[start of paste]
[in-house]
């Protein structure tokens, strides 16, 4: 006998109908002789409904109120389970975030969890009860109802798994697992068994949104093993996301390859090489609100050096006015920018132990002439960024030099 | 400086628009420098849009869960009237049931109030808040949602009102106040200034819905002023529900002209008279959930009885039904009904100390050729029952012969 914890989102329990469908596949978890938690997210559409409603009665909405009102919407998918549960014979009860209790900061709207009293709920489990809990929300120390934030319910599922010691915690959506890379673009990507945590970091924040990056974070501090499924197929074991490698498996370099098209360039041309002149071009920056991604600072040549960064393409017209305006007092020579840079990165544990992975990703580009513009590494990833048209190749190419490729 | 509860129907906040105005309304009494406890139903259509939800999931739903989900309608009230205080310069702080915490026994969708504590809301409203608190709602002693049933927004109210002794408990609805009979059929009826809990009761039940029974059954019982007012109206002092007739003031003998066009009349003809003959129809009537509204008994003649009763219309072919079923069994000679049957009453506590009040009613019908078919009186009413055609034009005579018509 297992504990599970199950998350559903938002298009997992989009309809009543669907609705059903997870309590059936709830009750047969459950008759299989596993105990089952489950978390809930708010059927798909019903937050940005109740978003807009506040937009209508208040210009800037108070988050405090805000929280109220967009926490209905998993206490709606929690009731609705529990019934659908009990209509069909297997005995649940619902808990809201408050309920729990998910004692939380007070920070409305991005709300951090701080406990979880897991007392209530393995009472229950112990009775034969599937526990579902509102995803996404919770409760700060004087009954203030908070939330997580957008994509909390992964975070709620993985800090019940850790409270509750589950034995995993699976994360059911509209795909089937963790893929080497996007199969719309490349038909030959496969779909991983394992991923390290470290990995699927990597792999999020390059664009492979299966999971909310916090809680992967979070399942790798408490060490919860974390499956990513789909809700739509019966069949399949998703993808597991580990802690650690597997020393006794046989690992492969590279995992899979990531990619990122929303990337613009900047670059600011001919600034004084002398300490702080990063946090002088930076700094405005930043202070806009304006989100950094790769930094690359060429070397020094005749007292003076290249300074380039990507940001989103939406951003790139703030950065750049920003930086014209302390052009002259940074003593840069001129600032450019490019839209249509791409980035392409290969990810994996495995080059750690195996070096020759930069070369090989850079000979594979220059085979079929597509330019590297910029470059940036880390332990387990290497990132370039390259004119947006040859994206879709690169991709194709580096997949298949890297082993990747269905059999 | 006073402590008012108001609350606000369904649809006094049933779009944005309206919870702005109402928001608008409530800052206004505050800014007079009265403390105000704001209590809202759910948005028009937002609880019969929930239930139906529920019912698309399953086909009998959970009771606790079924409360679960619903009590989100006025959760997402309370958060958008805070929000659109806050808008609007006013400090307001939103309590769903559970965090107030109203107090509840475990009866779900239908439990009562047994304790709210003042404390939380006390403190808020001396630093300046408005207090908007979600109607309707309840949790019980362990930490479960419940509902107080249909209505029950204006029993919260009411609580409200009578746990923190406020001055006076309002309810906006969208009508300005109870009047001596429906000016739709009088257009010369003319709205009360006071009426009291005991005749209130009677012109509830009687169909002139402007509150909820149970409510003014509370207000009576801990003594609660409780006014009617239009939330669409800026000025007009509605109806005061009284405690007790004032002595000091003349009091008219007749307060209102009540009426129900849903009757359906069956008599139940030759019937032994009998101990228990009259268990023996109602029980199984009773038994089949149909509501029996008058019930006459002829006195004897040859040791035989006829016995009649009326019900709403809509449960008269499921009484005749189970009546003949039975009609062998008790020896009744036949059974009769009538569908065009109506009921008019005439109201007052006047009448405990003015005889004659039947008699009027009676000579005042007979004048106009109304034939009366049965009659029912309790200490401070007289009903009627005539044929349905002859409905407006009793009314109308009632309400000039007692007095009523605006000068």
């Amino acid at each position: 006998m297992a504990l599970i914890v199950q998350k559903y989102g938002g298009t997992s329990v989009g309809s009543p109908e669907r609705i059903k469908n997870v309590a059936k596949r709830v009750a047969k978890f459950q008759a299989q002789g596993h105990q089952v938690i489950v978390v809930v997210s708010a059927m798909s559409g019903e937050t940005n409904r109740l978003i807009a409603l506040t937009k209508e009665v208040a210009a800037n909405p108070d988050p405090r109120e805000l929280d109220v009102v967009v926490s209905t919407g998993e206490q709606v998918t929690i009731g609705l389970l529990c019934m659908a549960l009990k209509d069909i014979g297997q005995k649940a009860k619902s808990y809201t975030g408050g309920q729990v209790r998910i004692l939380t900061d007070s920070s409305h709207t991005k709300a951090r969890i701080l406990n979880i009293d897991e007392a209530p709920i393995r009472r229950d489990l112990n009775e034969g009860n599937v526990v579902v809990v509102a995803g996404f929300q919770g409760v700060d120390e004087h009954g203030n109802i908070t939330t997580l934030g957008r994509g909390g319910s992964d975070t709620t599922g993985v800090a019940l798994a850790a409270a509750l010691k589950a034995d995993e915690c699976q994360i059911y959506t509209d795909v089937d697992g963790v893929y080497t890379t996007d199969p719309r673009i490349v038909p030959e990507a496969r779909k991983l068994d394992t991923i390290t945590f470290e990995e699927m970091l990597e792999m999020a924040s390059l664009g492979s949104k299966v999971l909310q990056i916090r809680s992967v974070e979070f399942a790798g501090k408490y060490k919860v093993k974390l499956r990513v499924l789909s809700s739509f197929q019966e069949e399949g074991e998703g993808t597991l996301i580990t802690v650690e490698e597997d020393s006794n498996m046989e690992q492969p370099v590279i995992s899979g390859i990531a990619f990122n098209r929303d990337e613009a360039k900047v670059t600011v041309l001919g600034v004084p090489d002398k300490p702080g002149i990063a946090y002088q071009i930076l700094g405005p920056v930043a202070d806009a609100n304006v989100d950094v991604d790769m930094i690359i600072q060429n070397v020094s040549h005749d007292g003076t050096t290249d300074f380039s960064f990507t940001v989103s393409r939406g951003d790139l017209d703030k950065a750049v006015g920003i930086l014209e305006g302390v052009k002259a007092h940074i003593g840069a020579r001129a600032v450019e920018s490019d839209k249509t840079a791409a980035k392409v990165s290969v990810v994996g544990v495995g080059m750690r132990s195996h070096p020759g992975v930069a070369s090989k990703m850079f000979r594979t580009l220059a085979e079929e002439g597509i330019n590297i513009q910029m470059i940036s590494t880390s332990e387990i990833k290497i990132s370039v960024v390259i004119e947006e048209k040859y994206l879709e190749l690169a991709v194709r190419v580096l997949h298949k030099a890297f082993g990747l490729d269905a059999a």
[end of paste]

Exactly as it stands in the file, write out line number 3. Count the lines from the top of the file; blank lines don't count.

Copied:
């Amino acid at each position: 006998m297992a504990l599970i914890v199950q998350k559903y989102g938002g298009t997992s329990v989009g309809s009543p109908e669907r609705i059903k469908n997870v309590a059936k596949r709830v009750a047969k978890f459950q008759a299989q002789g596993h105990q089952v938690i489950v978390v809930v997210s708010a059927m798909s559409g019903e937050t940005n409904r109740l978003i807009a409603l506040t937009k209508e009665v208040a210009a800037n909405p108070d988050p405090r109120e805000l929280d109220v009102v967009v926490s209905t919407g998993e206490q709606v998918t929690i009731g609705l389970l529990c019934m659908a549960l009990k209509d069909i014979g297997q005995k649940a009860k619902s808990y809201t975030g408050g309920q729990v209790r998910i004692l939380t900061d007070s920070s409305h709207t991005k709300a951090r969890i701080l406990n979880i009293d897991e007392a209530p709920i393995r009472r229950d489990l112990n009775e034969g009860n599937v526990v579902v809990v509102a995803g996404f929300q919770g409760v700060d120390e004087h009954g203030n109802i908070t939330t997580l934030g957008r994509g909390g319910s992964d975070t709620t599922g993985v800090a019940l798994a850790a409270a509750l010691k589950a034995d995993e915690c699976q994360i059911y959506t509209d795909v089937d697992g963790v893929y080497t890379t996007d199969p719309r673009i490349v038909p030959e990507a496969r779909k991983l068994d394992t991923i390290t945590f470290e990995e699927m970091l990597e792999m999020a924040s390059l664009g492979s949104k299966v999971l909310q990056i916090r809680s992967v974070e979070f399942a790798g501090k408490y060490k919860v093993k974390l499956r990513v499924l789909s809700s739509f197929q019966e069949e399949g074991e998703g993808t597991l996301i580990t802690v650690e490698e597997d020393s006794n498996m046989e690992q492969p370099v590279i995992s899979g390859i990531a990619f990122n098209r929303d990337e613009a360039k900047v670059t600011v041309l001919g600034v004084p090489d002398k300490p702080g002149i990063a946090y002088q071009i930076l700094g405005p920056v930043a202070d806009a609100n304006v989100d950094v991604d790769m930094i690359i600072q060429n070397v020094s040549h005749d007292g003076t050096t290249d300074f380039s960064f990507t940001v989103s393409r939406g951003d790139l017209d703030k950065a750049v006015g920003i930086l014209e305006g302390v052009k002259a007092h940074i003593g840069a020579r001129a600032v450019e920018s490019d839209k249509t840079a791409a980035k392409v990165s290969v990810v994996g544990v495995g080059m750690r132990s195996h070096p020759g992975v930069a070369s090989k990703m850079f000979r594979t580009l220059a085979e079929e002439g597509i330019n590297i513009q910029m470059i940036s590494t880390s332990e387990i990833k290497i990132s370039v960024v390259i004119e947006e048209k040859y994206l879709e190749l690169a991709v194709r190419v580096l997949h298949k030099a890297f082993g990747l490729d269905a059999a």